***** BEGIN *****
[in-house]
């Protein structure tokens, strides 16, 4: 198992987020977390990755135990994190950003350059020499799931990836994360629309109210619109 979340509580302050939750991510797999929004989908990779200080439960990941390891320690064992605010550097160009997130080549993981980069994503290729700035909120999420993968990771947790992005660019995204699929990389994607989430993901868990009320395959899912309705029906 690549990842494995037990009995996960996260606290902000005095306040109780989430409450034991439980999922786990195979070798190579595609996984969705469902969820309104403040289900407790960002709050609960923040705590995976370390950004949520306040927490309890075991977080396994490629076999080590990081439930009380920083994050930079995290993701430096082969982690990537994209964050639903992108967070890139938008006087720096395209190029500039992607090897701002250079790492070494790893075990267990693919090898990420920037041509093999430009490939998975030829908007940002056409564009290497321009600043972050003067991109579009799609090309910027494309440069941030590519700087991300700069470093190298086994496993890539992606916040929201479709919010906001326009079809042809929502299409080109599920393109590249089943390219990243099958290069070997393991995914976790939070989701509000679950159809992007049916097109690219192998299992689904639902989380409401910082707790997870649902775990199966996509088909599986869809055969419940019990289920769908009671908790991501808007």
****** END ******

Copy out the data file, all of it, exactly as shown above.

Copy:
[in-house]
């Protein structure tokens, strides 16, 4: 198992987020977390990755135990994190950003350059020499799931990836994360629309109210619109 979340509580302050939750991510797999929004989908990779200080439960990941390891320690064992605010550097160009997130080549993981980069994503290729700035909120999420993968990771947790992005660019995204699929990389994607989430993901868990009320395959899912309705029906 690549990842494995037990009995996960996260606290902000005095306040109780989430409450034991439980999922786990195979070798190579595609996984969705469902969820309104403040289900407790960002709050609960923040705590995976370390950004949520306040927490309890075991977080396994490629076999080590990081439930009380920083994050930079995290993701430096082969982690990537994209964050639903992108967070890139938008006087720096395209190029500039992607090897701002250079790492070494790893075990267990693919090898990420920037041509093999430009490939998975030829908007940002056409564009290497321009600043972050003067991109579009799609090309910027494309440069941030590519700087991300700069470093190298086994496993890539992606916040929201479709919010906001326009079809042809929502299409080109599920393109590249089943390219990243099958290069070997393991995914976790939070989701509000679950159809992007049916097109690219192998299992689904639902989380409401910082707790997870649902775990199966996509088909599986869809055969419940019990289920769908009671908790991501808007």